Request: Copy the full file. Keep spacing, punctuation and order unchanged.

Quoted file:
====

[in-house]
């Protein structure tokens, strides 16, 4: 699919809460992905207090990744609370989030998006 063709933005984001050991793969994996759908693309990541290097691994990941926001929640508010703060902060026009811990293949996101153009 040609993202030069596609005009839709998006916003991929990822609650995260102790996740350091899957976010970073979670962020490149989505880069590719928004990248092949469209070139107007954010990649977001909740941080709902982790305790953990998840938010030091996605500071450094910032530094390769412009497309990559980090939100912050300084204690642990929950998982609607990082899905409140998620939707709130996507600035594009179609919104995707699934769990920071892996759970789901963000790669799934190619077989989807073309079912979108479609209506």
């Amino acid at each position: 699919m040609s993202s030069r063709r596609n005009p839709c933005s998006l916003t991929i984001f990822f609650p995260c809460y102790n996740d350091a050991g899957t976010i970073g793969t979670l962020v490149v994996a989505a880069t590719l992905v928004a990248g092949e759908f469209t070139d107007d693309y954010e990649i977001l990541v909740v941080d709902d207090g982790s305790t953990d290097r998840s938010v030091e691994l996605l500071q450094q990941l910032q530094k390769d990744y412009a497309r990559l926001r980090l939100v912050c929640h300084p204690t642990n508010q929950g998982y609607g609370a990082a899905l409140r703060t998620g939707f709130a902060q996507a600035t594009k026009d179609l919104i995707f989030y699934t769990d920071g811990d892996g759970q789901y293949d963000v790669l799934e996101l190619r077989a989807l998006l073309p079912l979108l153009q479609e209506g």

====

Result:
[in-house]
């Protein structure tokens, strides 16, 4: 699919809460992905207090990744609370989030998006 063709933005984001050991793969994996759908693309990541290097691994990941926001929640508010703060902060026009811990293949996101153009 040609993202030069596609005009839709998006916003991929990822609650995260102790996740350091899957976010970073979670962020490149989505880069590719928004990248092949469209070139107007954010990649977001909740941080709902982790305790953990998840938010030091996605500071450094910032530094390769412009497309990559980090939100912050300084204690642990929950998982609607990082899905409140998620939707709130996507600035594009179609919104995707699934769990920071892996759970789901963000790669799934190619077989989807073309079912979108479609209506």
């Amino acid at each position: 699919m040609s993202s030069r063709r596609n005009p839709c933005s998006l916003t991929i984001f990822f609650p995260c809460y102790n996740d350091a050991g899957t976010i970073g793969t979670l962020v490149v994996a989505a880069t590719l992905v928004a990248g092949e759908f469209t070139d107007d693309y954010e990649i977001l990541v909740v941080d709902d207090g982790s305790t953990d290097r998840s938010v030091e691994l996605l500071q450094q990941l910032q530094k390769d990744y412009a497309r990559l926001r980090l939100v912050c929640h300084p204690t642990n508010q929950g998982y609607g609370a990082a899905l409140r703060t998620g939707f709130a902060q996507a600035t594009k026009d179609l919104i995707f989030y699934t769990d920071g811990d892996g759970q789901y293949d963000v790669l799934e996101l190619r077989a989807l998006l073309p079912l979108l153009q479609e209506g």